This is a guest post from Bradley - a graduate of George Mason University’s School of Conflict Analysis & Resolution, who currently works with Outdoor Odyssey Leadership Academy and the Sisters of Charity’s Gift of Peace House in Washington DC. Bradley is also a proud member of St. Timothy & St. Athanasius church in Arlington, VA. You can follow him on his blog and on Facebook as well. And if you too are interested in guest posting on my blog, please visit my Guest Post guidelines for more info.
“I know that you can do all things; no plan of yours can be thwarted. You asked ‘who is this that obscures my counsel without knowledge? Surely I spoke of things I did not understand, things too wonderful for me to know…” Job 42:2-3
I BEGIN WITH JOB, as many think this book is the oldest example of a man documenting God’s interaction with humanity through prose and through poetry, but my focus will be on Noah. Specifically, I am concerned with the Biblical account of Noah versus Darren Aronofsky’s recent film.
For me, watching Noah was powerful. Did I have some theological problems with it? Yes. Did the film deviate from Bible? Absolutely. Did I feel like Mr. Aronofsky’s spirit was less than humble or altruistic in producing the film? His own words lead me to say yes. Do I worry that people will see the film directed by a self professed atheist and be misled about the nature of God? A little, but no more than I worry that I may mislead someone through my actions as a self-professed representative of the Kingdom.
Now, the flipside: would I have expected more from a Christian director? Would I have expected more from Sherwood Productions (Facing the Giants,Fireproof, Courageous) than I do from Regency (Natural Born Killers, Free Willy, and…Bedazzled)? Do I feel like the parts that they got right were amazing? Do I think the influence of the Jewish cowriter Ari Handel--whose faith I am unqualified to comment on—may have shaped the narrative significantly? Am I thrilled that some of my friends of different or no faith backgrounds are asking me questions about my favorite book? Yes, yes, a thousand times yes. Am I concerned that I am sometimes too caught up in the actions of those that lay no claim to Christ that I cease in challenging my own? Every day.
Some have accused the film of mitigating the role of God in Noah’s life. It has been said that God was not active enough in the story. I would encourage them first to reread the first few chapters of Genesis, then to read Job. The vast majority of Job shows a man and his associates wrestling with the nature of God, the will of God, and what those things mean for us. When God finally does speak—to Noah and to Job—it is big and comes in the form of birds flying into the ark, rainbows filling the sky, and“out of the storm,” God asks in form of song, the question “where were you when I laid the foundations of the earth?” (Job 38: 1, 4)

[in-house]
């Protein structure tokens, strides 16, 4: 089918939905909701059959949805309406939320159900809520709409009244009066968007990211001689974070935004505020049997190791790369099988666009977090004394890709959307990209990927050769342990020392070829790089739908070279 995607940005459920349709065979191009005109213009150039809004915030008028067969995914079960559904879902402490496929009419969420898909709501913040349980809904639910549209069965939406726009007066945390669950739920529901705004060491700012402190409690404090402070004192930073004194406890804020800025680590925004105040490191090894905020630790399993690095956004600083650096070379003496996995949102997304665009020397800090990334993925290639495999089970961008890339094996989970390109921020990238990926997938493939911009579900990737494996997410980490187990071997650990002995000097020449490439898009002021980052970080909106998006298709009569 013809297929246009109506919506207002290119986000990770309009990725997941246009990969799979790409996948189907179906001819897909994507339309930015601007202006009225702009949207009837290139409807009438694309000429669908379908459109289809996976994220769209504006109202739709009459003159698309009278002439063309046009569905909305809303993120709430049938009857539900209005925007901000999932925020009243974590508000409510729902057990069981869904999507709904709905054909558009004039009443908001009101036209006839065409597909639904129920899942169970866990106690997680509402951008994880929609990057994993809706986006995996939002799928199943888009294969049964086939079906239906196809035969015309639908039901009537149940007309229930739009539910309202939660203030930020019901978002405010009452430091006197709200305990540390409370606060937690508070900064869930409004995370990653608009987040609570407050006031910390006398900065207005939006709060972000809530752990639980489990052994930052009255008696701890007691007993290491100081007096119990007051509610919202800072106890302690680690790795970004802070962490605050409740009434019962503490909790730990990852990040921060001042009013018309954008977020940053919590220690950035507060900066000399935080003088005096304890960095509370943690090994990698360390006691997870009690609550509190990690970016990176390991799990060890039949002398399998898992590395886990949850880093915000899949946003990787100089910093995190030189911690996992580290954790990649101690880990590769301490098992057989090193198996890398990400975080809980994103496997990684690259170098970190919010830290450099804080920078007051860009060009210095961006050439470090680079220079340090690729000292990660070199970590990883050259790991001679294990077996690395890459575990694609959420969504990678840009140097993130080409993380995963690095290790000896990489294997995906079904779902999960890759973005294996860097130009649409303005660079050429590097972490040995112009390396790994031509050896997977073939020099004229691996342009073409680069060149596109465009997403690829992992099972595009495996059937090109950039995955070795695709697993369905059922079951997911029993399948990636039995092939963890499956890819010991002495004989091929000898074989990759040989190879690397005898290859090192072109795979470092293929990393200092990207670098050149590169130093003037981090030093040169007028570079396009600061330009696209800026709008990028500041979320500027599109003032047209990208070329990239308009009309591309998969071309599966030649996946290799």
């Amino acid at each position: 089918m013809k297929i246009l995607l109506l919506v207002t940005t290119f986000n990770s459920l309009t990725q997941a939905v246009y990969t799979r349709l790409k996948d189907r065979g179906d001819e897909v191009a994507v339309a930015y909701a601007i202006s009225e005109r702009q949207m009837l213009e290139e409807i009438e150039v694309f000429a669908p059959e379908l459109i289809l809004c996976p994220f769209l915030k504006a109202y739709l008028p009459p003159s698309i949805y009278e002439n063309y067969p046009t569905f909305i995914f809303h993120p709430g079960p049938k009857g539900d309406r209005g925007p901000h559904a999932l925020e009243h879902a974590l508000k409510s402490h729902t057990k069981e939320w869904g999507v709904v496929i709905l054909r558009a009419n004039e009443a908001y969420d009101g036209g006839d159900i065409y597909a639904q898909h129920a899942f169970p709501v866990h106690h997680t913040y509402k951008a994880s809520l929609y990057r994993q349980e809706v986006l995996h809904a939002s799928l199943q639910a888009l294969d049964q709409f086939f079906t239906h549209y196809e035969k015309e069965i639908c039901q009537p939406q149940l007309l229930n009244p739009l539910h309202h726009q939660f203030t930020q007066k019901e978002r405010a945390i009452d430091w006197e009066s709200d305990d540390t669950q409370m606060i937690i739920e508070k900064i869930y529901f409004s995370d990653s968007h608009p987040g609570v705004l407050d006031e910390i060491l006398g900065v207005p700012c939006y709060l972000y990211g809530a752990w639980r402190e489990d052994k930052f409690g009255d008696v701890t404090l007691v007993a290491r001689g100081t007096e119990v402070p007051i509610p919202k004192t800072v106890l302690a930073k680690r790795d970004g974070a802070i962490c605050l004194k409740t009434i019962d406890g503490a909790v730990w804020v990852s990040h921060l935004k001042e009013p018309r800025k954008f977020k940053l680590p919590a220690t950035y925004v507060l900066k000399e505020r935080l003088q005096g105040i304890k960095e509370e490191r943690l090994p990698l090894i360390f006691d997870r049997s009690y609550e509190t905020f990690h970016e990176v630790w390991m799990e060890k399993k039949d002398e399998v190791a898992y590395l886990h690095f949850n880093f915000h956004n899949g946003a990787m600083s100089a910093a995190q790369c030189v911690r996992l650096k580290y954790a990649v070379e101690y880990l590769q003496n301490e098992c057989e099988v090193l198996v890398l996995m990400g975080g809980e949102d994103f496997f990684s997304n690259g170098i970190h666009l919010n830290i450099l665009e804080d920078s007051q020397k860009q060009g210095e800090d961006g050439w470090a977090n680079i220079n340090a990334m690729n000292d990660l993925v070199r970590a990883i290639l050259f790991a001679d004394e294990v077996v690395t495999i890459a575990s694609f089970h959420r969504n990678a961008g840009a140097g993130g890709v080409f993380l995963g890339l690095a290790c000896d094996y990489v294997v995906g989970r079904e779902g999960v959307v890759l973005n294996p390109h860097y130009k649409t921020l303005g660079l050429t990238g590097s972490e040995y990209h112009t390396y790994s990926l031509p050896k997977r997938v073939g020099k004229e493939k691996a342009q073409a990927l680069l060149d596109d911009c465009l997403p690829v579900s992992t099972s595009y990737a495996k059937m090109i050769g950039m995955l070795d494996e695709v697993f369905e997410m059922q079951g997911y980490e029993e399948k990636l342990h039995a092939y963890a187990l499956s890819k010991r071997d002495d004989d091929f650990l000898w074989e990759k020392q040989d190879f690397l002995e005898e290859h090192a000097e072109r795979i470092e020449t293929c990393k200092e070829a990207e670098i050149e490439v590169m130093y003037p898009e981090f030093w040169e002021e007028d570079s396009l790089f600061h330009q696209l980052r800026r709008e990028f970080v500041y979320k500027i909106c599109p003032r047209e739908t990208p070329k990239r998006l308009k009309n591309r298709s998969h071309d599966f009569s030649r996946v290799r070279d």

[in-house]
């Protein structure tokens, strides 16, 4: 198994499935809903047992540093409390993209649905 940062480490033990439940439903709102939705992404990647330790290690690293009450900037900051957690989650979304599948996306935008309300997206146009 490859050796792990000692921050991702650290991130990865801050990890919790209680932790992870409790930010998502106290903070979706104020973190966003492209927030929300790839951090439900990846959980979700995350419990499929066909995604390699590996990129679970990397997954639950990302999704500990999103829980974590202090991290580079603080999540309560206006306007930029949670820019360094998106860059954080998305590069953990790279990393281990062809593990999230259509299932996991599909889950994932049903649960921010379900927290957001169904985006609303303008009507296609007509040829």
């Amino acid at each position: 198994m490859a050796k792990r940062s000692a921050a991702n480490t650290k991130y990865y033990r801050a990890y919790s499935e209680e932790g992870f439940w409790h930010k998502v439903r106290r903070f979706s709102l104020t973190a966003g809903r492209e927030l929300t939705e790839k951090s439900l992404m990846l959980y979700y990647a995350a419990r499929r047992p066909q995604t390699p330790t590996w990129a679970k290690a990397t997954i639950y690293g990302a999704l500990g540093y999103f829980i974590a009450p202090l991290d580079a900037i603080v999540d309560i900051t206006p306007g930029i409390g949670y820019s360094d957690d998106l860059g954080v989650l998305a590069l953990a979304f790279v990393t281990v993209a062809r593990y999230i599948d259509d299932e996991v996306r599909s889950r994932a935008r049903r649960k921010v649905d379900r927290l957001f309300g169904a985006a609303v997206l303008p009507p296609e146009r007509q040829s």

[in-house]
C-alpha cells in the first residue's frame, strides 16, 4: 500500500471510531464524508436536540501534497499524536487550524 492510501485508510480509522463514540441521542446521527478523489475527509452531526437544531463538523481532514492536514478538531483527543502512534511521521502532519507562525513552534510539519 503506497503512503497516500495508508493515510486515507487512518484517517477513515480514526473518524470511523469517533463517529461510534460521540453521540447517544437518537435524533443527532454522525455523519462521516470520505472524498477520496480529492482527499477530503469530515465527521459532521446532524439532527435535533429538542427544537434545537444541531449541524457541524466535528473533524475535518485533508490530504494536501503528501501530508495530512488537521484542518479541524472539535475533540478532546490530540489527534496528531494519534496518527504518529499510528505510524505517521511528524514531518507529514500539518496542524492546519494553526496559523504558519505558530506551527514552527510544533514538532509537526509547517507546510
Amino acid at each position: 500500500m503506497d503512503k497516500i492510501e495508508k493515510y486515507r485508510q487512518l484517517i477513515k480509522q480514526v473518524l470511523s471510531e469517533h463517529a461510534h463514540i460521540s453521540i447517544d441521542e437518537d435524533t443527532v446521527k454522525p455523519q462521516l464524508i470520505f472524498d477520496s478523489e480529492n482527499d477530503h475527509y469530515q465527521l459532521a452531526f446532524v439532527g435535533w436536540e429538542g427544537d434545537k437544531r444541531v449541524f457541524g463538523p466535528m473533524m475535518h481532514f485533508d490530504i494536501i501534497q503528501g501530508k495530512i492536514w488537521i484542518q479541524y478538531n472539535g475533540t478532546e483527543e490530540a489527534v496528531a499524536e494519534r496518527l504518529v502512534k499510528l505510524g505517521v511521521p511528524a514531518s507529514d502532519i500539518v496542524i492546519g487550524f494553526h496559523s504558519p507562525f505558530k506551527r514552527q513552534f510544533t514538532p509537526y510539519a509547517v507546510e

I saw a piece of broken artwork about a broken world, produced in a broken world, directed by a broken man, marketed to a broken audience.
I wish with all of my heart that God’s capacity to seek us out lovingly and redeem this brokenness was told more clearly in the film. But for the first time in my life I saw the Ark standing firm against the wickedness of man and against the terrible power of nature alike. I saw Noah confused, scared, and desperate and still, like Job, willing to wrestle with and do God’s will as best as he--and his family--knew how. Am I so different than the Noah portrayed by Mr. Aronofsky's?
As a Christian I believe it necessary for me to glorify God not only in my writing, songs, and doodles but in my vocation, my words, my thoughts, my relationships; the things I consume, the certifications I get, the clothes I wear, and the places where I invest my time. I think art is very powerful in that is an immediately felt expression of a person’s soul.
God could simply have told us - in whatever language He was speaking at the time - that He would not flood the earth ever again. But for whatever reason He decided it was important to show us with a rainbow. David could have said “God is awesome” and would have been right in doing so; but he gave us heart-wrenching psalms about the very heavens declaring the Glory of God. There's gotta be a reason for this. I think our careers and minute actions can and should reflect our values, but I believe that, when it is done honestly, art almost always becomes a manifestation of our deepest held beliefs and yearnings, and we, as the Body of Christ, should act accordingly.
I truly believe God redeems. I do not think we should blindly seek to create or tie ourselves to things that are broken and corrupt so that God can redeem them. But as surely as the Psalms follow Job, rainbows follow floods, Pauls follow Sauls, and resurrections follow tombs, God works with what He has.
I pray that God speaks to Mr. Aronofsky that he may use his incredible gifts in storytelling to not only show the brokenness of man, but the redemption that God is ready to flood the entire earth with.
I yearn for a world where Christians would humbly wrestle with “things too wonderful for me to know,” and produce art as creative and challenging as Mr. Aronofsky’s... as bold and honest as the Psalms of a King... as passionate and loving as a widow washing the feet of the Messiah... and as obedient and righteous as Noah. That the world would see it and hear it, step back, and declare that the God who inspired these things must truly be great.
So for discussion I am honestly asking,how should we as the Body of Christ engage in the consumption of, production of, and conversations surrounding the arts—both secular and religious? I put forth generalities: honestly, faithfully, responsibly, prayerfully, carefully, lovingly and never alone, but what that looks like exactly, I welcome the wisdom of others.